Levine is battling with Tallahassee Mayor Andrew Gillum, former U.S. Rep. Gwen Graham, and Winter Park businessman Chris King for the Aug. 28 Democratic primary nomination to run for governor. The leading Republican candidates are Florida Agriculture Commissioner Adam Putnam and U.S. Rep. Ron DeSantis.

“Ed is a good friend, an incredible mayor, and an accomplished governor in his own right,” Levine said in the release. “Our campaign continues to grow its support because Floridians know we will shake up Tallahassee and focus on getting things done. As governor, I’m committed to move Florida forward as a leader in the 21st century economy by investing in our public schools, our environment, our healthcare, and fighting for the real needs of Floridians.”

Andrew Dolberg

Second Democrat files for House District 98

Democrat Andrew Dolberg announced Wednesday that he would run for the House District 98 seat currently held by Rep. Katie Edwards-Walpole.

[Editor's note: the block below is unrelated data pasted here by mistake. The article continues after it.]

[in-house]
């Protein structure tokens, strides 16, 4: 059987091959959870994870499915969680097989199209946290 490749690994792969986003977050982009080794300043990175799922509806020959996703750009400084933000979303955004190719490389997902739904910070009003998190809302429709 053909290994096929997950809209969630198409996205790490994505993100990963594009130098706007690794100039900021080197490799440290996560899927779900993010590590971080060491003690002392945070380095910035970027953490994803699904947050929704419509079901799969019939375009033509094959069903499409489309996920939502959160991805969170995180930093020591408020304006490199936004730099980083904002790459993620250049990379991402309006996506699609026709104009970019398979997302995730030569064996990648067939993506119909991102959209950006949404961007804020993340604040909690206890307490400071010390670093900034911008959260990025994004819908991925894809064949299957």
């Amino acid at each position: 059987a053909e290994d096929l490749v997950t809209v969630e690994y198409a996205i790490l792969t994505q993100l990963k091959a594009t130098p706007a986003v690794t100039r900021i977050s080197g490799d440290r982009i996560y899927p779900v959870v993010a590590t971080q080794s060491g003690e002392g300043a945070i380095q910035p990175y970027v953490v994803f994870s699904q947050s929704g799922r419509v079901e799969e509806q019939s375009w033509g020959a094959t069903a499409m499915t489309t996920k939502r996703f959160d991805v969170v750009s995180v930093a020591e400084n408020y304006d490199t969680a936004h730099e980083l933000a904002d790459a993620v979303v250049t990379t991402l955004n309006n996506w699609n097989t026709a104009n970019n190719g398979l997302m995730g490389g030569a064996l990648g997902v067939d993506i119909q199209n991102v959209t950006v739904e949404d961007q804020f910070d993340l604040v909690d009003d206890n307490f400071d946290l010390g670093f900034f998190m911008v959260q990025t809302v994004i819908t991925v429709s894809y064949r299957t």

Edwards is currently in her third term representing the Broward County district, but announced last week that she was ending her re-election bid in order to spend more time with her family.

In his announcement, Dolberg touted his active role in the Broward Democratic Party and his background as a small business owner.

The 24-year-old Plantation native is the founder of Champion Briefs, an education resources company helping students develop public speaking and debate skills. He studied Marketing at Florida Atlantic University and, since February, is on the board of Broward Young Democrats.

“I’m running for the Florida House of Representatives in order to advocate for progressive, long-term solutions to the problems we face here in Broward County,” Dolberg said in a press release. “I have spent nearly my entire life in this district and I understand the unique needs of our communities.